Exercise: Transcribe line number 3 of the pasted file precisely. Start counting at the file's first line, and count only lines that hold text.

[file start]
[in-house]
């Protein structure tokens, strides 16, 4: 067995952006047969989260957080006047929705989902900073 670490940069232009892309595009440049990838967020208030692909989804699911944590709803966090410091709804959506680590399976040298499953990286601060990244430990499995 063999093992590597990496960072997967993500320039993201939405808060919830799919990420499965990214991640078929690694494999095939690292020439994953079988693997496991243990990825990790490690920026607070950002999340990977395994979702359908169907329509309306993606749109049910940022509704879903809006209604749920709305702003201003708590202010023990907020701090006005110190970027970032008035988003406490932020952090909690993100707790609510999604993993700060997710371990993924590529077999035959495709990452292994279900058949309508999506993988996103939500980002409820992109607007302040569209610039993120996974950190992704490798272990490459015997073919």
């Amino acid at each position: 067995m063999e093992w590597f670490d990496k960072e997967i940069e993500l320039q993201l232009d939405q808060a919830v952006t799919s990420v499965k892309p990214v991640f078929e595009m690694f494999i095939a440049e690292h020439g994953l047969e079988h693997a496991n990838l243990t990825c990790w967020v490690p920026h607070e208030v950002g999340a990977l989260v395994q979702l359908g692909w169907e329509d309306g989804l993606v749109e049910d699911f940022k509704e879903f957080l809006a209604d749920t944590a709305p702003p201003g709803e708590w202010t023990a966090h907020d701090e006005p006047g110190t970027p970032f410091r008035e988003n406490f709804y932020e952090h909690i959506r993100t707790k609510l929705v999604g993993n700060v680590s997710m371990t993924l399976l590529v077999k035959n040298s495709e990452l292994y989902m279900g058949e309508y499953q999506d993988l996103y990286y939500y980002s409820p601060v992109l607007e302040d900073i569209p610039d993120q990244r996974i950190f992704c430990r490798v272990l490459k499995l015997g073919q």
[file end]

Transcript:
């Amino acid at each position: 067995m063999e093992w590597f670490d990496k960072e997967i940069e993500l320039q993201l232009d939405q808060a919830v952006t799919s990420v499965k892309p990214v991640f078929e595009m690694f494999i095939a440049e690292h020439g994953l047969e079988h693997a496991n990838l243990t990825c990790w967020v490690p920026h607070e208030v950002g999340a990977l989260v395994q979702l359908g692909w169907e329509d309306g989804l993606v749109e049910d699911f940022k509704e879903f957080l809006a209604d749920t944590a709305p702003p201003g709803e708590w202010t023990a966090h907020d701090e006005p006047g110190t970027p970032f410091r008035e988003n406490f709804y932020e952090h909690i959506r993100t707790k609510l929705v999604g993993n700060v680590s997710m371990t993924l399976l590529v077999k035959n040298s495709e990452l292994y989902m279900g058949e309508y499953q999506d993988l996103y990286y939500y980002s409820p601060v992109l607007e302040d900073i569209p610039d993120q990244r996974i950190f992704c430990r490798v272990l490459k499995l015997g073919q």